It's no secret that I like to collect as much personal data as possible. I've been tracking my location since 2008, tracking my sleep and weight since 2011, and have kept exact mileage logs every time I filled my car with gas.
You may think I have some crazy obsession with collecting this much data and will do anything it takes, but in reality I'm pretty lazy about it and look for low-friction solutions or I can't sustain the project.
Below is a collection of types of data I collect and an explanation of what I used before and what I use now which lets me sustain this data collection.
In most cases, I've tried two or three setups prior to being able to collect personal data consistently. The main difference between the setups is the amount of additional energy required over not doing the data collection it requires.
In 2007, I tried collecting GPS logs persistently. Since there were only one or two phones with a GPS chip, I looked for other options. I found a hardware GPS logger made by SparkFun which recorded data to an SD card. This was great because it was battery-powered and super portable. The problem was that it was yet another device I had to charge, and in order to get the data off of it I had to remove the SD card and download the data into my computer every night.
I lasted about one week carrying this device around, and ultimately could not sustain the project. It was too much work to charge another set of batteries and sync with my computer every night. Even though I really wanted the data it was too much work.
In 2008 when my cell phone contract was up, it was time to look for a new phone. I knew I had to find a phone with a built-in GPS chip so that I could persistently log GPS data. There weren't many options at the time, so I quickly settled on an HTC phone running Windows Mobile 6.5.
This was the thing that made it possible for me to sustain tracking my location! The phone would continuously run an app in the background that automatically uploaded data to the server. The only thing I had to do was to make sure my phone stayed charged, no other actions needed.
Since 2008 I've gone through an Android phone and am now using an iPhone 4S running the Geoloqi app.
I've been able to keep tracking my location from my phone continuously since 2008! The only times I'm missing data are two times my phone ran out of battery and I wasn't carrying a spare, and a few airplane flights. With the data I've collected I've been able to generate interesting images of Portland and other cities I've spent time in.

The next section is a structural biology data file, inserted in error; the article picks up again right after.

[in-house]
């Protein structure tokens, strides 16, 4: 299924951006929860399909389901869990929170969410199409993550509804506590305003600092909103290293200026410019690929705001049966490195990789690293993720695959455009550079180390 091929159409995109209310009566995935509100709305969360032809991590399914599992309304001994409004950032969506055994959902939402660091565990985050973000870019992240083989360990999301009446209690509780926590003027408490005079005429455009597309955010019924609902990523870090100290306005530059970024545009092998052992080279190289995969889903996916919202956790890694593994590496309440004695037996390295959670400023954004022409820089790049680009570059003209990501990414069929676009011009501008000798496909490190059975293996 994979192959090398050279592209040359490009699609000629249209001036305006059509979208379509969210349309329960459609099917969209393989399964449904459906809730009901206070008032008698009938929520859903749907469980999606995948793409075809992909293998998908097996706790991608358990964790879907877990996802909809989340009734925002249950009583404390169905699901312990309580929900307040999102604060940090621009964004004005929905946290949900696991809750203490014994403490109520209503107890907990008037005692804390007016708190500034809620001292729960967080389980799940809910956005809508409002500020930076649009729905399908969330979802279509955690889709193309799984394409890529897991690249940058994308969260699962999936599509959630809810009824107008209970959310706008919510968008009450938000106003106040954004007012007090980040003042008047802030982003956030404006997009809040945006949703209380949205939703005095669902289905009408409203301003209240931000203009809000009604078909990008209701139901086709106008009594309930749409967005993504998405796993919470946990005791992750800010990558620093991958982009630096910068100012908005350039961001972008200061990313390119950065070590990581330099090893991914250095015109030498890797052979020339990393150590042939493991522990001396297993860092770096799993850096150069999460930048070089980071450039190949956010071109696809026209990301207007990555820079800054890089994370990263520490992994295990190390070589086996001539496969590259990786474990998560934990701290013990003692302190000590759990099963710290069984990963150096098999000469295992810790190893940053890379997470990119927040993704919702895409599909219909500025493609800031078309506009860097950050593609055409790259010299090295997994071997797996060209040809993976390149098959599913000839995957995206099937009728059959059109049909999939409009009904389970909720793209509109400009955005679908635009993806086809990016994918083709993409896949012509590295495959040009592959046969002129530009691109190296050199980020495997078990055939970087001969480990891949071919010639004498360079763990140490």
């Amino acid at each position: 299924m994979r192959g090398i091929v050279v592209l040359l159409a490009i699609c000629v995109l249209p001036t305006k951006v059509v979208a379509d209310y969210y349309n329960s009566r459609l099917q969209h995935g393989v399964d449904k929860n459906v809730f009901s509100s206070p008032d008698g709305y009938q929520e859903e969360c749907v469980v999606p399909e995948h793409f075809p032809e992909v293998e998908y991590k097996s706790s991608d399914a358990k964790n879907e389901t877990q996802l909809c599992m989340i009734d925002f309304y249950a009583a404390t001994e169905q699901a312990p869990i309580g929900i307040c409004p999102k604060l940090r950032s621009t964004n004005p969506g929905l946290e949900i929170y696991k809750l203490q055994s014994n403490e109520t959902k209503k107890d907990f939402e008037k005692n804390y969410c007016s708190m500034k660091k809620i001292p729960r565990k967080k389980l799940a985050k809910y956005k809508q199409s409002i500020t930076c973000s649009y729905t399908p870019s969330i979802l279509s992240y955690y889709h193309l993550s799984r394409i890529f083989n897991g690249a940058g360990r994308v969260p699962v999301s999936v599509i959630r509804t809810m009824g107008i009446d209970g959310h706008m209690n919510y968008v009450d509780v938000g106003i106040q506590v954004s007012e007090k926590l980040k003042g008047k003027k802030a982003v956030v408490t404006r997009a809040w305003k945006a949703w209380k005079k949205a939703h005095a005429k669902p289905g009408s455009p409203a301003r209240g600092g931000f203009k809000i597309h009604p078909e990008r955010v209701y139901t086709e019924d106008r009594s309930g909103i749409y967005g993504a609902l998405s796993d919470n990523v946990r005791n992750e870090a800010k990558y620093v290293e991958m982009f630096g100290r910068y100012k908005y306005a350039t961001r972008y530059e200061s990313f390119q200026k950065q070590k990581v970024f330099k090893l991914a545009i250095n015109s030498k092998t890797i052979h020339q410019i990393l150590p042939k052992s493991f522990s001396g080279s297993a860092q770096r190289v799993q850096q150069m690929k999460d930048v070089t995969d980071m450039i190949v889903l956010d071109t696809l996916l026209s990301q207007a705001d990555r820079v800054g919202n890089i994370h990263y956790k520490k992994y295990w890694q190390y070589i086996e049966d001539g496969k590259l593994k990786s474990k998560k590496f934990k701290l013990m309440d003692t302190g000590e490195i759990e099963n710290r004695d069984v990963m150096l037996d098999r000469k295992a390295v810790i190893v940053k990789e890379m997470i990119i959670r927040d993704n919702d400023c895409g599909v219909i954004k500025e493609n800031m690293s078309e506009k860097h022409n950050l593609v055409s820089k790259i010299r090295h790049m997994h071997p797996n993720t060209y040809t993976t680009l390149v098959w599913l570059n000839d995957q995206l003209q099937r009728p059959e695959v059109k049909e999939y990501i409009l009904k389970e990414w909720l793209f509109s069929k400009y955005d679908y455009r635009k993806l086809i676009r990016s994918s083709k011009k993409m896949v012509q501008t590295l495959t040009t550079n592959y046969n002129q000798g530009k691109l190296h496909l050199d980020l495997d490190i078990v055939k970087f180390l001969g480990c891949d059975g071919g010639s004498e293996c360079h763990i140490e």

The reason I've been able to sustain tracking my location is because this setup requires very little effort to maintain. The data is automatically collected and uploaded without any interaction from me.
For the longest time I've wanted to track how much and when I sleep. I've tried a few things in the past.
I've tried keeping a notebook beside my bed where I write down the time I get in bed and the time when I wake up. This method works ok, but has some major drawbacks. Turns out this actually requires a bit of activation energy to remember to do this every night. Also, I had to do another data entry process to get the data into a computer later. It's also not entirely accurate since really it only represents the time I get in bed, not necessarily the time I actually fall asleep.
The Sleep Cycle App is actually pretty good. Not only does it track how much you sleep, but it can also be used as an alarm clock which wakes you up in the lightest sleep phase.
I used this for a month or two and was pretty happy with the results. The downside is that it requires your phone to be plugged in and placed on your bed but not under your pillow (or it overheats). The difficulty is in remembering to use this every night, and if you're traveling, there is not always an outlet close enough to the bed to use it.
The upside is it's not another device to purchase and maintain. Overall this is a pretty good solution, but wasn't good enough for me to be able to keep using it consistently.
The FitBit is a great little device that clips on to your belt loop and tracks your movement throughout the day. It counts steps, how many floors you've climbed, and how much you sleep. I'm a pretty big fan of the FitBit. It is primarily designed to track exercise, although I got it to track my sleep.